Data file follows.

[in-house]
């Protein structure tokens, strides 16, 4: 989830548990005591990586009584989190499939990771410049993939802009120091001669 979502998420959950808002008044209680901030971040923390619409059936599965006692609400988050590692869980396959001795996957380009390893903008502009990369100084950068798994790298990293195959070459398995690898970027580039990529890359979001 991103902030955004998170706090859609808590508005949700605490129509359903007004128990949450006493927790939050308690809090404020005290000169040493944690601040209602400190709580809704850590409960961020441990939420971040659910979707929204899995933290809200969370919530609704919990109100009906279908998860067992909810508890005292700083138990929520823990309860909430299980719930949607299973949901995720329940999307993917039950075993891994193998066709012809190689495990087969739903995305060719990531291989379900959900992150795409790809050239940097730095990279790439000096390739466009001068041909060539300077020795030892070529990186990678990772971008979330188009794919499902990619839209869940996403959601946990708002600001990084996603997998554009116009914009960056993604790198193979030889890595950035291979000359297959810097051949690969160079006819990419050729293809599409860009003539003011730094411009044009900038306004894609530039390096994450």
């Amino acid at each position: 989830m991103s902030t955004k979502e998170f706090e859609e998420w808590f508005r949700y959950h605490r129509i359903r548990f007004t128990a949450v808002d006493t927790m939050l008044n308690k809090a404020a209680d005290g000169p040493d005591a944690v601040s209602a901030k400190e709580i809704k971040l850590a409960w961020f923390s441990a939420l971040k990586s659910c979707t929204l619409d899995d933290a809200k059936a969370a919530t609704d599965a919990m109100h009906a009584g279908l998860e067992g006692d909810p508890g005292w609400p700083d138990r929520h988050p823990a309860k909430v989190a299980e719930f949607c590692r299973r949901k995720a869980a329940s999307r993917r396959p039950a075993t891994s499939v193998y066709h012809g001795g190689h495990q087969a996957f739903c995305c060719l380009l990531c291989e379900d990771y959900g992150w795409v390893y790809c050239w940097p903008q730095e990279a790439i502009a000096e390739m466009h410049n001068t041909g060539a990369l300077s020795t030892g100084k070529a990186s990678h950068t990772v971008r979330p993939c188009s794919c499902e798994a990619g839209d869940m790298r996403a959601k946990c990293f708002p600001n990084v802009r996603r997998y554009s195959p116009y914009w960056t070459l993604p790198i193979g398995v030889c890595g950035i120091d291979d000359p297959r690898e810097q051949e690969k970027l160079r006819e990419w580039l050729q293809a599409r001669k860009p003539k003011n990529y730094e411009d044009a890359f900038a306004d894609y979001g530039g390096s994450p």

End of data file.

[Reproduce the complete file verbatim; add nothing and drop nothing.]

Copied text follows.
[in-house]
């Protein structure tokens, strides 16, 4: 989830548990005591990586009584989190499939990771410049993939802009120091001669 979502998420959950808002008044209680901030971040923390619409059936599965006692609400988050590692869980396959001795996957380009390893903008502009990369100084950068798994790298990293195959070459398995690898970027580039990529890359979001 991103902030955004998170706090859609808590508005949700605490129509359903007004128990949450006493927790939050308690809090404020005290000169040493944690601040209602400190709580809704850590409960961020441990939420971040659910979707929204899995933290809200969370919530609704919990109100009906279908998860067992909810508890005292700083138990929520823990309860909430299980719930949607299973949901995720329940999307993917039950075993891994193998066709012809190689495990087969739903995305060719990531291989379900959900992150795409790809050239940097730095990279790439000096390739466009001068041909060539300077020795030892070529990186990678990772971008979330188009794919499902990619839209869940996403959601946990708002600001990084996603997998554009116009914009960056993604790198193979030889890595950035291979000359297959810097051949690969160079006819990419050729293809599409860009003539003011730094411009044009900038306004894609530039390096994450």
């Amino acid at each position: 989830m991103s902030t955004k979502e998170f706090e859609e998420w808590f508005r949700y959950h605490r129509i359903r548990f007004t128990a949450v808002d006493t927790m939050l008044n308690k809090a404020a209680d005290g000169p040493d005591a944690v601040s209602a901030k400190e709580i809704k971040l850590a409960w961020f923390s441990a939420l971040k990586s659910c979707t929204l619409d899995d933290a809200k059936a969370a919530t609704d599965a919990m109100h009906a009584g279908l998860e067992g006692d909810p508890g005292w609400p700083d138990r929520h988050p823990a309860k909430v989190a299980e719930f949607c590692r299973r949901k995720a869980a329940s999307r993917r396959p039950a075993t891994s499939v193998y066709h012809g001795g190689h495990q087969a996957f739903c995305c060719l380009l990531c291989e379900d990771y959900g992150w795409v390893y790809c050239w940097p903008q730095e990279a790439i502009a000096e390739m466009h410049n001068t041909g060539a990369l300077s020795t030892g100084k070529a990186s990678h950068t990772v971008r979330p993939c188009s794919c499902e798994a990619g839209d869940m790298r996403a959601k946990c990293f708002p600001n990084v802009r996603r997998y554009s195959p116009y914009w960056t070459l993604p790198i193979g398995v030889c890595g950035i120091d291979d000359p297959r690898e810097q051949e690969k970027l160079r006819e990419w580039l050729q293809a599409r001669k860009p003539k003011n990529y730094e411009d044009a890359f900038a306004d894609y979001g530039g390096s994450p």